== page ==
Similar phenomena also exists in the Ancient Near East and on all six inhabitable continents in remains from the Chalcolithic, the Neolithic, the Mesolithic, and the Paleolithic eras, the latter supposedly from the same Ice Age as created these glacial kames. Burial mounds are usually larger than ordinary glacier mounds due to the fact that houses and fortifications beneath them trapped more soil and debris from the receding Noah's Flood. The mounds are especially large when the Flood swept rocks and soil over houses and antediluvian settlements in river valleys. Houses from before the Flood were usually round just like most of the mounds. Ohio's famous Serpent Mound, not far from those pictured above, wasn't in fact a work of religious art, but an extended fortification.

As I explain in the article on the right, the problem has come from the fact that religious explanations are all too easy. And when explanations become institutionalized, they shut down thinking. How does one get those concerned with what is now regarded as prehistoric men to exchange their lazy explanations for thinking? I have no intention of ridiculing the archaeologists, especially someone like Dean Snow who not only looks at the big picture in American archaeology but is so consistent with the logic of the official archaeological understanding as to exquisitely describe the extreme oddness of the conclusions. I do want to see them raise their sight above the trees they have been studying, even higher than did Snow, so as to view the entire antediluvian forests. If that doesn't wake them from their slumber, I will drip cool water on their faces, lightly slapping them until they begin rubbing their eyes.

I suspect that archaeologists will be easier to awake than theologians and pastors, but the problems are no longer just in anthropology.. It is the reason that the authority of science (man's knowledge) has replaced the inspired Scriptures as our modern world's authority. I searched out this problem because I knew it was the linchpin leading to modern's dismissal of a literal reading of the Bible, to our low view of the knowledge owned by our fathers, and to celebrating our own era as "enlightened." It is not just secular universities but Christian churches and seminaries who, even if only by blinkered avoidance, tacitly agree that Christians do not have to be so "stupid" as to believe what the inspired Scriptures plainly say about man's beginnings, and about many other things.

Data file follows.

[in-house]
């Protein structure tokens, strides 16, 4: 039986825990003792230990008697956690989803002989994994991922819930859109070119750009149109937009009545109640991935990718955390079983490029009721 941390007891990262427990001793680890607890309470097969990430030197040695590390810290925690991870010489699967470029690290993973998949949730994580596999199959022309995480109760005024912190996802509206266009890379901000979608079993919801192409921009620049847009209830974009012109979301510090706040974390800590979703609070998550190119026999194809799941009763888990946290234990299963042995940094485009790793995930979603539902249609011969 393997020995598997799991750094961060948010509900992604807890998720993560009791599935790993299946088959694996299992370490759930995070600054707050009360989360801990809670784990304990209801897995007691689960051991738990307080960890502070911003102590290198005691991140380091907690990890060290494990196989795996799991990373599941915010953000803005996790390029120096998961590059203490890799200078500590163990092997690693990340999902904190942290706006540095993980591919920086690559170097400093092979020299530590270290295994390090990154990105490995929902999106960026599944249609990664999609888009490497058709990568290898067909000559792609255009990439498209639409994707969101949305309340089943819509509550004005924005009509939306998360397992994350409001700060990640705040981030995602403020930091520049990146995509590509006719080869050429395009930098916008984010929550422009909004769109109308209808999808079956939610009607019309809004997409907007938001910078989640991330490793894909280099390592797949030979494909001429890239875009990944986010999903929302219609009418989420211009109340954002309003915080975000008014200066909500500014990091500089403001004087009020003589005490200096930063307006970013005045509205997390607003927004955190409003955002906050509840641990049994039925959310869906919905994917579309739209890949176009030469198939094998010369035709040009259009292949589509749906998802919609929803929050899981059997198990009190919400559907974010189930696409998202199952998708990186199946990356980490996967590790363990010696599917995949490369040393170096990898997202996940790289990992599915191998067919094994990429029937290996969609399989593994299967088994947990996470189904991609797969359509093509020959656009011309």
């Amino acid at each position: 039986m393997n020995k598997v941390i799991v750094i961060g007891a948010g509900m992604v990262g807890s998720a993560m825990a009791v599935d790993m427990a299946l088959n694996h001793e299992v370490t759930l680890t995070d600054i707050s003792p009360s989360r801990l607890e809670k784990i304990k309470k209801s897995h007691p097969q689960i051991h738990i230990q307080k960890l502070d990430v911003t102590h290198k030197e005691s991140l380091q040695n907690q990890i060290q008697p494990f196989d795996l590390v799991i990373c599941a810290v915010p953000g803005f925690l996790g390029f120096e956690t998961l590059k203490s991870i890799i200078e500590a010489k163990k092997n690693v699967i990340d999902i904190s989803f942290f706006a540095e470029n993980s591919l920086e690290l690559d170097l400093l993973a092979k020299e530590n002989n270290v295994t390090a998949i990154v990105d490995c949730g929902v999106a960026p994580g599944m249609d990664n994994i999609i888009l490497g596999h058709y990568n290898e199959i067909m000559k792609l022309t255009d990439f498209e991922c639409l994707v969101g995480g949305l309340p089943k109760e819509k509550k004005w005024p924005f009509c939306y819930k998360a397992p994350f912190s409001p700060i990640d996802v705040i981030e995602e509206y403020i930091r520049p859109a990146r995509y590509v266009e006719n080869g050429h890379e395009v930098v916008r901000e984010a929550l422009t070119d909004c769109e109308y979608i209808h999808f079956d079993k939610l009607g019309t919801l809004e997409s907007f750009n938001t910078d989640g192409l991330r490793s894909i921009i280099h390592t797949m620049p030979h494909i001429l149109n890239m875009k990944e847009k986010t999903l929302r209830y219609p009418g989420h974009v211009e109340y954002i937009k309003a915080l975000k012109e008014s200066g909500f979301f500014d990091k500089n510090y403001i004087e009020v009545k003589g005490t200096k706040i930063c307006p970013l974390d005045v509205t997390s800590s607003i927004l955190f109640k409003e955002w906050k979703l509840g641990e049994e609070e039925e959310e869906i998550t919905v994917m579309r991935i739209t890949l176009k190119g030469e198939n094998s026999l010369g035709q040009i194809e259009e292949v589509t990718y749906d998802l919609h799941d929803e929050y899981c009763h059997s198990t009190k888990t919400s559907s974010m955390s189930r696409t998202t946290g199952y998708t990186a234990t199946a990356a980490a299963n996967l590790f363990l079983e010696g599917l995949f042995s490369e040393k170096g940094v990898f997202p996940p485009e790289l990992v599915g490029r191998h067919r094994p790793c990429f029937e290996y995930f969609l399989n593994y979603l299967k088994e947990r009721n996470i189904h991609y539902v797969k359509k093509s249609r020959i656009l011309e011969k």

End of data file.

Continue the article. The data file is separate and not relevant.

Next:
Best regards,
Philip Williams
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In this issue
How anthropologists explain the remains from Noah's Flood
Religious explanations: always available to explain anything
Early man as exceedingly superstitious and animistic
Early man as organizing his life through religion


Religious explanations
Always available to "explain" any discovery, but the effect is to shut down thinking  


Tel Brak eye idol
Tel Brak "eye idols"


A temple is but the house of some god and for his servants, the priests. Temples vary in size and design even more than ordinary houses and palaces. What ancient dwelling cannot be imagined as a temple? If the remains of the dead are found inside, they will almost certainly be described as a temple or as having some religious significance pertaining to the dead. Thus, the presence of temples and rites for the dead dominate the study of early man.


Animal sacrifices are cooked or burned as offerings, similar as ordinary meat is either cooked or completely consumed by some cooking fire. Grain and food offerings were made in vessels suitable for cooking or serving. Libations were poured from vessels designed for holding liquids. Thus, what ancient hearth cannot be supposed some type of altar? What food vessel cannot be imagined as used for religious offering? What ancient bottle or wine container would not have been suitable for pouring libations? The remains of cooking fires and pottery along with those for serving food are a significant portion of what remains from early man along with those who died eating and drinking until suddenly the Flood. But sacrifice and oblations rather than ordinary eating and drinking dominate archaeological explanations.